I suppose a lot has changed in the years since I took this photo, and I find that the particular reflections, thoughts and ideas which are evoked by any image changes according to what I’ve experienced in the past, what I’m experiencing now, and what I’m concerned about in the future.

What I see now makes me think about the opposing world views of separateness and belonging.

I probably have way too many thoughts about this to put in a blog post, but let me just highlight some of the more prominent ones.

I could start by thinking about an economic structure like capitalism, which has become the dominant global model over the years. Or I could start by thinking about the political philosophy of neoliberalism which has been on the ascendant since the middle of the last century. Or I could begin with the way people interpreted Darwinism and turned it into slogans such as “survival of the fittest”. But maybe I could go all the way back to atomism, reductionism and the particular flavour of rationalism which emerges during the Enlightenment. Whichever of these starting points leads me to a seeing this as a collection of entirely separate heads. Probably all autonomous, probably all in competition with each other, where only the strongest, or most powerful, or richest will rise to the top.

Or I could start from seeing the vast web of connections between everything which exists. I could start from the place where the flows of energy, matter and information form relationships through encounters to create temporary, transient entities which continually change. Or perhaps I could start from the new findings of neuroscience which reveal how intensely social we humans are. Or from evolution and developmental science which shows us how no individual exists in isolation to others. Then I see in this image a vast web of interconnected people, each supporting the other, each forming integrated (mutually beneficial) bonds with each other.

In other words I can the representation of atomised alienated competing individuals, and I can see the representation of connected, collaborative societies.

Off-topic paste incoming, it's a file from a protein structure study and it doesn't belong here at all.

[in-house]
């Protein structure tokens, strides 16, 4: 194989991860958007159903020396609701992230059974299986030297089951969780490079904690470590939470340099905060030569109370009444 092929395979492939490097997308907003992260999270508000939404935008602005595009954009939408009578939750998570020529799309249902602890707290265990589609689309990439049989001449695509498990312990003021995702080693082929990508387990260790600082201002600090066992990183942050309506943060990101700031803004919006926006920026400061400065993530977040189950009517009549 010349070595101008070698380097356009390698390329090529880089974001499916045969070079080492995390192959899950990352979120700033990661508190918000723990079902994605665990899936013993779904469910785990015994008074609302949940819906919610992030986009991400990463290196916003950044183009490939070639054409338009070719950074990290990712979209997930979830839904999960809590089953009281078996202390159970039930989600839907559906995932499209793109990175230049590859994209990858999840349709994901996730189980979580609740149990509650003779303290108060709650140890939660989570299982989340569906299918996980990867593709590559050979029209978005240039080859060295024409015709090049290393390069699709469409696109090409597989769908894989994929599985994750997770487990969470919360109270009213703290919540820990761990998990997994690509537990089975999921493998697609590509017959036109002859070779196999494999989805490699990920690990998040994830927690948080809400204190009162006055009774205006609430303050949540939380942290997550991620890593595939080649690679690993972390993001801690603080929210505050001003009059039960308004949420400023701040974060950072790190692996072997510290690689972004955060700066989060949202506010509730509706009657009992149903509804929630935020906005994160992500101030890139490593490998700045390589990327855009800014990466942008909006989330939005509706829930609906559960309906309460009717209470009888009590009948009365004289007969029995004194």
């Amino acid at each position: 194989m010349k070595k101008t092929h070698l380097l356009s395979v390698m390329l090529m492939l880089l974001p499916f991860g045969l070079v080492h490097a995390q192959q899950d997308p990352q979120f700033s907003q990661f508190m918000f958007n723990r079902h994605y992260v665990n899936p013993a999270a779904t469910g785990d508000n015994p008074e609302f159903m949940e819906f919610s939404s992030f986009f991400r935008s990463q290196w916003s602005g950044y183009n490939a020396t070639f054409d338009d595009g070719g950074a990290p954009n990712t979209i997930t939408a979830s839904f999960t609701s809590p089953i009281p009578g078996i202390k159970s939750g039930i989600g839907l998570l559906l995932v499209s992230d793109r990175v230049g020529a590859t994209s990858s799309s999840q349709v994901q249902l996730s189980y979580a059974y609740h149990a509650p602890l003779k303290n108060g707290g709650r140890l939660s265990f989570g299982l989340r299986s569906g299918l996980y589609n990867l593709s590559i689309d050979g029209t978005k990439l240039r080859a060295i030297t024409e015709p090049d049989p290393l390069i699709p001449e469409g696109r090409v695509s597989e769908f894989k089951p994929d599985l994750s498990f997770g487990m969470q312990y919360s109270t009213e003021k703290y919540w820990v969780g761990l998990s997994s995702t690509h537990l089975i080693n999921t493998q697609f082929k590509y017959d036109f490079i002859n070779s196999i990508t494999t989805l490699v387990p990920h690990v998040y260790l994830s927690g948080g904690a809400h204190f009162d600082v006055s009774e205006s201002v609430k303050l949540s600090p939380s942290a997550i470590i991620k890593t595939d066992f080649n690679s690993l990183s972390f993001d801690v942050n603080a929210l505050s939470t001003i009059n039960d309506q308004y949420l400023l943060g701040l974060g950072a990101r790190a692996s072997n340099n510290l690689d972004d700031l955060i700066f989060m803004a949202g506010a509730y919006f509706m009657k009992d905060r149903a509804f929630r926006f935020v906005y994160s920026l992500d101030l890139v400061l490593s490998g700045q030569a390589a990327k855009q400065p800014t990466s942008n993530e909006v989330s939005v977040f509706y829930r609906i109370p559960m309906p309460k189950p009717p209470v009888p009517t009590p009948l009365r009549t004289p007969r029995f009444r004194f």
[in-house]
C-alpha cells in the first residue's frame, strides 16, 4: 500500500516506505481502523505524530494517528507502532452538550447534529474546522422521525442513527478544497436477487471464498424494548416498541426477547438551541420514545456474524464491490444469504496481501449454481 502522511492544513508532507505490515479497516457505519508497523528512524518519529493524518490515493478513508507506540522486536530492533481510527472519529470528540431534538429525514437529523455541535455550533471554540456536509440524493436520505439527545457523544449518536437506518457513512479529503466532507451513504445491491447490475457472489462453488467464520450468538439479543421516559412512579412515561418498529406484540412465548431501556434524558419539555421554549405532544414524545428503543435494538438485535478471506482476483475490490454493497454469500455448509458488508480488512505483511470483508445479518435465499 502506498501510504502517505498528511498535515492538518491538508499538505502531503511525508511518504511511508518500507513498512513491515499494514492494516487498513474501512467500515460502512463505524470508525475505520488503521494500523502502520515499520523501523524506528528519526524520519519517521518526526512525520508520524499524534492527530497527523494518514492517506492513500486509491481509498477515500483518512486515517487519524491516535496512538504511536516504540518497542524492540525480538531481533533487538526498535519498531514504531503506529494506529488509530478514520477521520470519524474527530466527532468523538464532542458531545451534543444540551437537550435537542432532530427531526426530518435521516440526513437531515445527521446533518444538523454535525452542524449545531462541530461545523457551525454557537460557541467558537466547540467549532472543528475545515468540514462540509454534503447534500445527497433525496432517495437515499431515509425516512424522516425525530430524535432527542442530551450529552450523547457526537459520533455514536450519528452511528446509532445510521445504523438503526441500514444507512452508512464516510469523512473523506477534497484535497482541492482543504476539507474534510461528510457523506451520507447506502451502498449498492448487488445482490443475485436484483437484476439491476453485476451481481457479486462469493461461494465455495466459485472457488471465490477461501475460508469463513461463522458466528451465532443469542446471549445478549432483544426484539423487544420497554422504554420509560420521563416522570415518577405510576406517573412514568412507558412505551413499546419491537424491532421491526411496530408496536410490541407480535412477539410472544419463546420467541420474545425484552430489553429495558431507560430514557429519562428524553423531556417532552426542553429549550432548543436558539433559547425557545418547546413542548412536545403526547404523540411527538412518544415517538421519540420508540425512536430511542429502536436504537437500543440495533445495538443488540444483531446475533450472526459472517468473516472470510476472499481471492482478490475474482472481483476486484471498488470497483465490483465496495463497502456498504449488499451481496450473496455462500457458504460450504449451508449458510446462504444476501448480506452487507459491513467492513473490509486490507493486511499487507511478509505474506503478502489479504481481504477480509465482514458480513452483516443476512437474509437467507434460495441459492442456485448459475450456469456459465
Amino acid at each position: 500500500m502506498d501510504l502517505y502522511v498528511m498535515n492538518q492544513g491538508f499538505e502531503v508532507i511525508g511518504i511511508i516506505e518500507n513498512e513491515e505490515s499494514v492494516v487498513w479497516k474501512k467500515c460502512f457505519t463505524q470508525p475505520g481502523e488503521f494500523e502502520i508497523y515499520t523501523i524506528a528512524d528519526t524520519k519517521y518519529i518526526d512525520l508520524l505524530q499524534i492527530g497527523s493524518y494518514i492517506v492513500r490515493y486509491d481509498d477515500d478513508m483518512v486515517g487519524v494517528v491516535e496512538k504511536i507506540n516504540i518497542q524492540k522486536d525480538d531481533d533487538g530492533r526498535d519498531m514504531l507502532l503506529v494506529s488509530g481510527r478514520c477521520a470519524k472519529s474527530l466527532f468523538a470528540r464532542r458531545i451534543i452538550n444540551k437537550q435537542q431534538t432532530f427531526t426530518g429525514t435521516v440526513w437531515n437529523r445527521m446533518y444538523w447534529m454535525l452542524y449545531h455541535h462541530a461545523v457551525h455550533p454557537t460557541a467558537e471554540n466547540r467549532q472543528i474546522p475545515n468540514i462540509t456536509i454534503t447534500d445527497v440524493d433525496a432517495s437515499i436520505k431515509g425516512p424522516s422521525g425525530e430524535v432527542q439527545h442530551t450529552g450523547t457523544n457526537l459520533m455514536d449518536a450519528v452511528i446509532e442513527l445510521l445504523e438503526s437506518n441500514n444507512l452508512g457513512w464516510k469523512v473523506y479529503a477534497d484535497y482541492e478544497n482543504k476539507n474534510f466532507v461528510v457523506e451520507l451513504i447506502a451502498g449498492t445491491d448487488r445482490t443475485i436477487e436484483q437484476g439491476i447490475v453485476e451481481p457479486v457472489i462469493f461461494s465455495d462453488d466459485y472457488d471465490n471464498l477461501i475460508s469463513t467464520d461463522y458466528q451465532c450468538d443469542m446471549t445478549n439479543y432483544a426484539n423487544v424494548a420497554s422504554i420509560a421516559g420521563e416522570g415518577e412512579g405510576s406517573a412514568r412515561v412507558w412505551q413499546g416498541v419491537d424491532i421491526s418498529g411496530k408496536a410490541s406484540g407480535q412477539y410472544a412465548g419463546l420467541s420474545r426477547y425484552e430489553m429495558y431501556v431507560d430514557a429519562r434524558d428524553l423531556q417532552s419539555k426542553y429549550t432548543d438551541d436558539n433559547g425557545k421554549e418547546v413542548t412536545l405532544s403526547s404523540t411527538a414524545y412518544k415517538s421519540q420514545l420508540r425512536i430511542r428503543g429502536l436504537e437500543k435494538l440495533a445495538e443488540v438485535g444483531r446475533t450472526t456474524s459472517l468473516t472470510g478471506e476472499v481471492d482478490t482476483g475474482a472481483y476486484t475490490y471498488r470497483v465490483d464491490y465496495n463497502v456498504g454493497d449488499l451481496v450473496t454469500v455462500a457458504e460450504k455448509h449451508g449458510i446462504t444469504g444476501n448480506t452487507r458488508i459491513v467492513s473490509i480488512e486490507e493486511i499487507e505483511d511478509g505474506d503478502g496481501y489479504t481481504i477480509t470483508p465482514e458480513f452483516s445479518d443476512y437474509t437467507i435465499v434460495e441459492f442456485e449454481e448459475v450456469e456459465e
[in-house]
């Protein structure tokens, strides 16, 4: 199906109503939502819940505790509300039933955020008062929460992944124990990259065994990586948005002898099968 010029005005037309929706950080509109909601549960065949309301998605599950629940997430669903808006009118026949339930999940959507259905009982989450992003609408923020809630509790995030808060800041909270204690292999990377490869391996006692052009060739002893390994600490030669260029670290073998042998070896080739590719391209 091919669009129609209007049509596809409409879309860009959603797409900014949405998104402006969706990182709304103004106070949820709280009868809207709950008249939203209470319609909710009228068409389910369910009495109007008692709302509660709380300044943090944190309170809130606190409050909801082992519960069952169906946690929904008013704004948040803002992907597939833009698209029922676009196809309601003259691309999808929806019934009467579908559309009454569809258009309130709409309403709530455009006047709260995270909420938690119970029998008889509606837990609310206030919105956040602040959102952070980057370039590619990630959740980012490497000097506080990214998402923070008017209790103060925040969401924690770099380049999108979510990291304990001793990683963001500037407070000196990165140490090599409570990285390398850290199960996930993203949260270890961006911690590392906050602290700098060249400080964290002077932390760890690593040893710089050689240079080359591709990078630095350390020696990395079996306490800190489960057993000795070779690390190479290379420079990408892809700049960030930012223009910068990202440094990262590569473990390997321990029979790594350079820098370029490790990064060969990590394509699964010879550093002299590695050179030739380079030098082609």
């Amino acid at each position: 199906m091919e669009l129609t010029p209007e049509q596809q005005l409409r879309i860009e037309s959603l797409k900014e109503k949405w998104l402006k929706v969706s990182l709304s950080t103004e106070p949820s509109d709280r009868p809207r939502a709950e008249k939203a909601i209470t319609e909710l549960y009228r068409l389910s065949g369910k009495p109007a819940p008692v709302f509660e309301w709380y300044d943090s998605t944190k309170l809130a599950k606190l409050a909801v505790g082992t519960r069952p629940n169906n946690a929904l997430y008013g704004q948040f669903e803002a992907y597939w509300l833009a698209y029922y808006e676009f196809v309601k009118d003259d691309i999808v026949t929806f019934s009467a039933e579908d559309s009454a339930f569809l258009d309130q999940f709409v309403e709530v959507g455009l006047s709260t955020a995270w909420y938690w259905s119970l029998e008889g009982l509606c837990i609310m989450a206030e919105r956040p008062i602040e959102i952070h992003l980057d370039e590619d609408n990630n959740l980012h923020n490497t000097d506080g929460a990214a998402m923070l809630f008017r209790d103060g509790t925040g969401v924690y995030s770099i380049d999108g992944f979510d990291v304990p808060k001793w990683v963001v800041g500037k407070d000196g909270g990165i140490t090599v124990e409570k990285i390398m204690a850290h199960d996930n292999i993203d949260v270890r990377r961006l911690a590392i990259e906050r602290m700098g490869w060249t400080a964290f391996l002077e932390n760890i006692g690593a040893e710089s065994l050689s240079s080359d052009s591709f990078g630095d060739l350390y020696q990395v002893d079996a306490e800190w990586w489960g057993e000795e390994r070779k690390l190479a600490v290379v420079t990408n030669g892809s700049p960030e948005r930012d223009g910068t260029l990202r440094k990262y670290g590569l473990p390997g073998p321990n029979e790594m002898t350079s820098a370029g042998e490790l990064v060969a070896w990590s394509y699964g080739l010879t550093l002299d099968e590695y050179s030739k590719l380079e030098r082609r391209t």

How do you see the world?

I’ve never really thought of myself as someone who has a method but now I realise that I do.

What do I mean by a method? Well, simply that there are common behaviours that I have in life. Behaviours that developed day after day over many years.

My method has three elements, or three verbs if you like. They generally occur in sequence but it’s a continuous loop, not a straight line with a beginning and an end.

Observe, reflect, respond.

That’s it. Not more complicated than that.

Observe is more than look, of course. We notice most when we use a combination of our senses….sight, hearing, touch, maybe scent and taste.

I was taught to observe at medical school. We learned to listen to patients stories, to look at their bodies, to listen to their heart, and lungs, feel for swellings and organs, and so on. So when I say observe I mean paying attention, noticing, using all the relevant senses.

After observation I like to reflect, taking some time to make sense of what I’ve observed. To understand.

Only after that do I want to act. Action might mean saying something, making a suggestion or, especially when I was a working doctor I would prescribe something. Sometimes however the best action was to wait….to take some more time to learn more.

Well, that was my method at work. Observe, reflect, respond – and then continue on around that loop – observe again, reflect again, respond differently.

I realise this method has become my lifestyle. I think it suits me. It’s feels right.

Do you have any methods? Could you describe them?